People are afraid to go to the dentist because they think it could result in unnecessary treatment. It’s a valid concern. My advice:
The best way to get over fear is to get informed and ask lots of questions. The initial examination is perhaps the most important visit. In our office, we take time to get to know the patient and really listen to them.
I find it very helpful to visually show patients what is going on. With the advent of digital technology, I use a video monitor any areas of concern. This takes away the guessing or doubt of weather or not any treatment is necessary.
Find out Your Options
Hopefully we don’t find anything that needs work but if we do, I give my patients options and one of them is always to do nothing. The majority of dentists have their patients’ best interests at heart. In any profession, there are those that are more concerned with the bottom line. It’s unfortunate that this occurs but I feel that by truly doing what’s best for the patient, by building trust, and by being honest, this fear can be over come.
What should someone do if they feel they could be getting false info/advice from their dentist?
This goes for any field, but do make an attempt to ask more questions about the risk and benefits of the treatment with the doctor or the office staff. The patient ultimately has the final say in doing anything and if it doesn’t feel right, I’d definitely say get a second or even a third opinion. A relationship between a doctor and the patient is a sacred one, especially in dentistry. A trust has to be established and if it isn’t, the patient needs to find a place where they can feel comfortable.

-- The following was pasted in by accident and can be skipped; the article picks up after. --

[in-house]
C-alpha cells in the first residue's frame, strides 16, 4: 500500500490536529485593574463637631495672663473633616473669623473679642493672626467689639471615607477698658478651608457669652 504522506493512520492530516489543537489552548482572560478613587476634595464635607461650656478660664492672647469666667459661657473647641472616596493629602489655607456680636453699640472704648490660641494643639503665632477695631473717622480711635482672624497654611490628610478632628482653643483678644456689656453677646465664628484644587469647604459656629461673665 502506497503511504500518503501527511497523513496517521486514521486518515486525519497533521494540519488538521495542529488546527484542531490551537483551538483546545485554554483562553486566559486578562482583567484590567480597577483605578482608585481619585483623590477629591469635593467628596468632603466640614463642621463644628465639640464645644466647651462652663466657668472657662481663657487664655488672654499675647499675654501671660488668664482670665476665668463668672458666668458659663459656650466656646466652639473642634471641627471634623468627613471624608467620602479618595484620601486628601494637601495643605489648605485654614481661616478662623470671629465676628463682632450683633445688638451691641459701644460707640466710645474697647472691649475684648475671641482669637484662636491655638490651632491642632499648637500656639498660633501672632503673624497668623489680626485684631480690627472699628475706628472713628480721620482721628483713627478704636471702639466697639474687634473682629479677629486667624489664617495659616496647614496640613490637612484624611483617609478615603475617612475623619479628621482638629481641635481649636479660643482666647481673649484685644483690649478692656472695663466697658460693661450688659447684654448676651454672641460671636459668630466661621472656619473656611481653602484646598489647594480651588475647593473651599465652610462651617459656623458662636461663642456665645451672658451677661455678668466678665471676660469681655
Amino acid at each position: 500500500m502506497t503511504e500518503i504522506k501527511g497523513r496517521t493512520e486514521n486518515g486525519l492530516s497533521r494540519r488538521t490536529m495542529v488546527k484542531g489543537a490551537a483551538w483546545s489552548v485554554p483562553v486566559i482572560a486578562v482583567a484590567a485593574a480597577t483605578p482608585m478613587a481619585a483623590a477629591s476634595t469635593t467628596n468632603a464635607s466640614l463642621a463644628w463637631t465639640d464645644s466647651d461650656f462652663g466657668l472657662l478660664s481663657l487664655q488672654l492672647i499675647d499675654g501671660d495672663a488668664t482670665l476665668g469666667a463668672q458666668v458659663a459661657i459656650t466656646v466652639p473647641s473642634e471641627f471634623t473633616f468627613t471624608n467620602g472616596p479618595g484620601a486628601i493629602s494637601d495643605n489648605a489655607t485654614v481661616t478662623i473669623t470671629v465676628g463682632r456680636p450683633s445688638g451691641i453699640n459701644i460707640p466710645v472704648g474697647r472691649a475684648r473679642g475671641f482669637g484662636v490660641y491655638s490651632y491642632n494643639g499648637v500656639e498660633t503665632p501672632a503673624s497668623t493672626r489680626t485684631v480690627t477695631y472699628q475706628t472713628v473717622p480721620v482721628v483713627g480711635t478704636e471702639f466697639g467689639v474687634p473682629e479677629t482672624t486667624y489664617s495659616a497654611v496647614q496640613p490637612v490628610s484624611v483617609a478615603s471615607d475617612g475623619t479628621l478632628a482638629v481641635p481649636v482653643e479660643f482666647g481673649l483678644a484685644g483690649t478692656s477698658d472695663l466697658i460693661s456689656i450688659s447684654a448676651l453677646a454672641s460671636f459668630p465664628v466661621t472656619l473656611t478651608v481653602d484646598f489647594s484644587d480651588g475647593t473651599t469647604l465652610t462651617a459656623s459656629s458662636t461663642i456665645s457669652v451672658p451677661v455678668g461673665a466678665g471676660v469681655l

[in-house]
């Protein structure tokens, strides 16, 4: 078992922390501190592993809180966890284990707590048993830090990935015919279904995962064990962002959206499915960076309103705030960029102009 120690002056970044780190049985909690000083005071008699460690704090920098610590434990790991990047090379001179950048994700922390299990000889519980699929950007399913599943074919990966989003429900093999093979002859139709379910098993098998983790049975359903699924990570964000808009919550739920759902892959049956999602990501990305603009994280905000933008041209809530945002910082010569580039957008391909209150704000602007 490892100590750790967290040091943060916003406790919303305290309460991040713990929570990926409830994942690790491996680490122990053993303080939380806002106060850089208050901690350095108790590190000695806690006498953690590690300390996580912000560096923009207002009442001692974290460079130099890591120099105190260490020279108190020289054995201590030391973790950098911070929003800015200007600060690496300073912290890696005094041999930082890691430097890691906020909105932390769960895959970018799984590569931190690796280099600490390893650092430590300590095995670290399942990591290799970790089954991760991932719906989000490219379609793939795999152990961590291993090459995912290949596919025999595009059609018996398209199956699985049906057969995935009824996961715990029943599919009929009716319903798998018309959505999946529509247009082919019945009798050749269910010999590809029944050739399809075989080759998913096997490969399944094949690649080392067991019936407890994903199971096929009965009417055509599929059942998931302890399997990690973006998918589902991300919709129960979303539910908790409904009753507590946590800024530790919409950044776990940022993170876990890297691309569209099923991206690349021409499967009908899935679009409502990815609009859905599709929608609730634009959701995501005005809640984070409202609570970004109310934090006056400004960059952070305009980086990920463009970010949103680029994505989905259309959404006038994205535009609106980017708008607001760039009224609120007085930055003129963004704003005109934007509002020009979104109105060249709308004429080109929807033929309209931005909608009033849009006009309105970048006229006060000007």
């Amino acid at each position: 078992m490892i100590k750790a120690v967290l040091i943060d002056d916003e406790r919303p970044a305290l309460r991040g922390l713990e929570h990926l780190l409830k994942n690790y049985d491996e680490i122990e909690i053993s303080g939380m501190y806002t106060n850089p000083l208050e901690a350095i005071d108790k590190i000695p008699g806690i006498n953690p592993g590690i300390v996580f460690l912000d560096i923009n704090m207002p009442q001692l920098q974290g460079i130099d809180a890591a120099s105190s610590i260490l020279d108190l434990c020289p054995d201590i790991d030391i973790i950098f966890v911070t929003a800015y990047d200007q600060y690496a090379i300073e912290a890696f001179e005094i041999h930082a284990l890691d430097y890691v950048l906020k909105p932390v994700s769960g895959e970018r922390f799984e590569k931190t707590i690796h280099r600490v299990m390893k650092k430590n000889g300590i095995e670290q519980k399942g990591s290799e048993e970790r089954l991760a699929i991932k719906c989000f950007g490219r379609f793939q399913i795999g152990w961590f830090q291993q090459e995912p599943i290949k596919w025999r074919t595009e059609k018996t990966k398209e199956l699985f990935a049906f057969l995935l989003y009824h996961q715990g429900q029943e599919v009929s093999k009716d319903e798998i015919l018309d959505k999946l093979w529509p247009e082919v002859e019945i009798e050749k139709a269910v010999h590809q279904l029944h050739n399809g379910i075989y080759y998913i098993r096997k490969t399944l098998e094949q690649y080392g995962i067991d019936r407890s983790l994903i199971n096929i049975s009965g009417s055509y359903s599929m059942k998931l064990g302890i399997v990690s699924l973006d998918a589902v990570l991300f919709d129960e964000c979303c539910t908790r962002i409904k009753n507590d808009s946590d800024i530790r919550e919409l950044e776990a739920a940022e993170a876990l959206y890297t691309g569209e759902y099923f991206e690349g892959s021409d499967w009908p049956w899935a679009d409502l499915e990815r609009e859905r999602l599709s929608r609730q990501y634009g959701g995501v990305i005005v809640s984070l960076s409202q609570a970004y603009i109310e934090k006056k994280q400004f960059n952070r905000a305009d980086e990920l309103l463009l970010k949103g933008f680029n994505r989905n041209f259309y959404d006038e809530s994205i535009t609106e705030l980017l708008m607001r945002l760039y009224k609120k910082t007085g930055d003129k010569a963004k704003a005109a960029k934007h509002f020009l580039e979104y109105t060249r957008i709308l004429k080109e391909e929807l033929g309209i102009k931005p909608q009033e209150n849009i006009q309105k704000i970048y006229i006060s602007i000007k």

As humans, we tend to want to fix things when they break. How does dental care differ?
Preventative Care is Crucial
Our mouths are a constantly deteriorating environment. An analogy I use is that it’s like a road that gets a lot of high traffic…it eventually wears down. Cracks and potholes develop, making for a very bumpy ride! The same thing happens in our mouths—fillings wear down, they start to leak, bacteria seeps into areas that it shouldn’t go, and teeth start to rot from the inside.
Waiting Too Long Could Means Worse Problems
The main idea with dental care is to fix something before it hurts because when it starts to hurt, it’s usually too late. When it hurts, it usually means there’s something serious going on. We want to prevent that late night emergency when no amount of pain medication helps with the pain of an infected or broken tooth. It’s an extreme visual but it’s very true and it happens more often than it should. Emergency room doctors get a tremendous amount of visits from patients for this reason.
Dental Work Does Not Last Forever
A huge misconception about dental work (fillings, crowns, veneers, root canals) is that they will last forever. Unfortunately they don’t. There’s no product or service in our society that has such a high expectation for success like dental work. On top of that, dental work, such as fillings and crowns, undergo an immense amount of torture every time our teeth come together to chew.
Preventative treatment saves time, money, and pain.
Doing anything in dentistry at an early stage saves people time, money, and helps prevent pain. Often times the pain is even emotional pain; emotional in the sense that when someone loses a tooth, he/she identifies that with getting old or not taking care of themselves. Guilt is ever present of not doing something as well. This happens especially with parents when their child needs multiple fillings or develops that not-so-fun abscess. It’s a great sign when something isn’t hurting. That usually means that it can be fixed simply versus a more complicated procedure—such as when there is a lot of pain or if the tooth is cracked or broken.